Home Deep Analysis Maxar Technologies Stock: Not for the faint of heart (NYSE:MAXR)

Maxar Technologies Stock: Not for the faint of heart (NYSE:MAXR)

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Maxar Technologies Stock: Not for the faint of heart (NYSE:MAXR)


I recently saw a CNN news article showing Russian ships allegedly stealing Ukrainian grain, and I was amazed at the detailed satellite imagery in the article. Apparently these images were taken by Maxar Technologies Inc. (NYSE: MAXR), my curiosity was piqued.

Maxar values ​​its existing business at a reasonable price-to-earnings ratio of 16.4 times LTM earnings. If we assume Maxar successfully launches its new fleet of imaging satellites, the stock price looks attractive, with a potential 50% upside. I recommend investors slowly build up the stock ahead of the planned September launch of the satellite. Keep in mind that the stock is 1-day volatile, so risk-averse investors may want to consider a smaller position size.

Maxar overview

Maxar has more than 60 years of experience designing and manufacturing satellite and spacecraft components for communications, Earth observation, exploration, and in-orbit service and assembly. It has two operating divisions: Earth Intelligence and Space Infrastructure.

The Earth Intelligence business unit provides customers with high-resolution satellite imagery and analysis. Maxar currently operates four satellites in orbit that have collectively collected over 137 petabytes of imagery over 20 years (Figure 1). Maxar is also designing and building a fleet of six new satellites, called the “Worldview Legion,” expected to launch in the fall. Customers of the Geointelligence Unit include the U.S. government, other international government agencies, and corporate clients.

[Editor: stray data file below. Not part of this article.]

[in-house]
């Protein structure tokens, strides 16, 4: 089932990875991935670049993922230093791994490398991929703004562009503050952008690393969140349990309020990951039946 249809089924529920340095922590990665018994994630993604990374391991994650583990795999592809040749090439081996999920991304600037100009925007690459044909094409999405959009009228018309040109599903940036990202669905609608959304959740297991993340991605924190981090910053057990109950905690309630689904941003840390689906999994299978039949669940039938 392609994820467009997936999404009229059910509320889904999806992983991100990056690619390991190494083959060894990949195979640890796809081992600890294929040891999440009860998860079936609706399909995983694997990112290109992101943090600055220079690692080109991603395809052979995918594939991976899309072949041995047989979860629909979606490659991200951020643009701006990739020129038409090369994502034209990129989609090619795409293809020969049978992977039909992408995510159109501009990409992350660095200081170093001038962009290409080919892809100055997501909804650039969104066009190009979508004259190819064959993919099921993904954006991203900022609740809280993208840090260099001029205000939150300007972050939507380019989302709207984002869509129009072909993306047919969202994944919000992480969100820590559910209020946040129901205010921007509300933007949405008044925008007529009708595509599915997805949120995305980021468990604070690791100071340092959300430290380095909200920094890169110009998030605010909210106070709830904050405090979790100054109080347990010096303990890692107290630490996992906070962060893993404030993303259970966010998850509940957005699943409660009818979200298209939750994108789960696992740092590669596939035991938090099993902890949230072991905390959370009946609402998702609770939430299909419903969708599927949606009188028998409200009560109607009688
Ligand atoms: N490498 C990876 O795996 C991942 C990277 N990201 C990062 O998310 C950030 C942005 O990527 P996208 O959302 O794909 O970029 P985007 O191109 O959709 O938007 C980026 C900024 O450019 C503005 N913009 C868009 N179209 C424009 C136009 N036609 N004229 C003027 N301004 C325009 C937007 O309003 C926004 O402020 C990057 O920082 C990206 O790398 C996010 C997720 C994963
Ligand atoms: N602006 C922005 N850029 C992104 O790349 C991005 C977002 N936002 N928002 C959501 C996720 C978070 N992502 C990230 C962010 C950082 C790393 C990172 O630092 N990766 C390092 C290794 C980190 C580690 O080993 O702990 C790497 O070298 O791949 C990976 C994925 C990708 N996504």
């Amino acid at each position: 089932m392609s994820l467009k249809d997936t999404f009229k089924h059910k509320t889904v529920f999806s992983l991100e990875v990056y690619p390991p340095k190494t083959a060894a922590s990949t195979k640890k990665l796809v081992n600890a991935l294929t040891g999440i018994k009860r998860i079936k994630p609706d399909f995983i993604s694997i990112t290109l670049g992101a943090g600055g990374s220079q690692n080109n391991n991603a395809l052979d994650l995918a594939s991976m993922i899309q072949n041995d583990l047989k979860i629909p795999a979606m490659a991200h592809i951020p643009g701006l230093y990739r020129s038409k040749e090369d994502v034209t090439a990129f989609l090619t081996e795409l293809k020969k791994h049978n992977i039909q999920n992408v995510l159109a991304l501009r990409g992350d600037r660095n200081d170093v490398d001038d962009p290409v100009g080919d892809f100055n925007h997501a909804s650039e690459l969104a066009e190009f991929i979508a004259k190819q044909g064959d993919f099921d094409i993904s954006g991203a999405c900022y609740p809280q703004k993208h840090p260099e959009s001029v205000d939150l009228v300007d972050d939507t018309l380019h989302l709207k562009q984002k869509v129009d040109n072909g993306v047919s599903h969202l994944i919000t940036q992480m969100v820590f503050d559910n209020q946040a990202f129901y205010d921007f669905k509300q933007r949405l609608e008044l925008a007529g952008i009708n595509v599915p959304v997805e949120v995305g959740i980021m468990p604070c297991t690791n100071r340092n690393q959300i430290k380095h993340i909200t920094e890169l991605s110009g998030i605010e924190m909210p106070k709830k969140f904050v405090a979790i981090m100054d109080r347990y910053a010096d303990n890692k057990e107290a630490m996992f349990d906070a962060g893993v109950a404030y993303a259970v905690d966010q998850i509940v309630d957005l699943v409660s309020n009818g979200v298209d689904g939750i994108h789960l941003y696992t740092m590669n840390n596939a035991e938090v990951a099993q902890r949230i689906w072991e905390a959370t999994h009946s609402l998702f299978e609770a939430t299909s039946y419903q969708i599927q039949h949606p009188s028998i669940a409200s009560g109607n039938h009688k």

Image from the Maxar satellite.

Figure 1 – Maxar’s satellites in orbit (Maxar 2021 Annual Report)

The Space Infrastructure segment provides solutions for communications, Earth observation, remote sensing, in-orbit services, robotic assembly, and space exploration. Maxar designs and manufactures satellite and space components primarily for commercial satellite operators and government agencies worldwide. Over the years, more than 287 Maxar-customized spacecraft, including 81 Low Earth Orbit (“LEO”) satellites, have been launched for 2,850 years.

Maxar has had a lot of problems lately

Investing in Maxar stock is definitely not for the faint of heart. Over the past 5 years, the company has endured a mid-2018 short-selling attack, satellite failures, a new CEO, major write-downs and dividend cuts, the brink of bankruptcy, the sale of a major business to pay off debt, and a delayed launch. A generation of imagery satellites, to name a few.

Figure 2 shows Maxar’s share price performance. Note that the chart is filled with huge 1-day gaps, some as high as 35%. While Maxar’s day-to-day price action can be volatile, the long-term chart does show the potential for a big cup + handle formation, with notable relative strength compared to the market in recent weeks.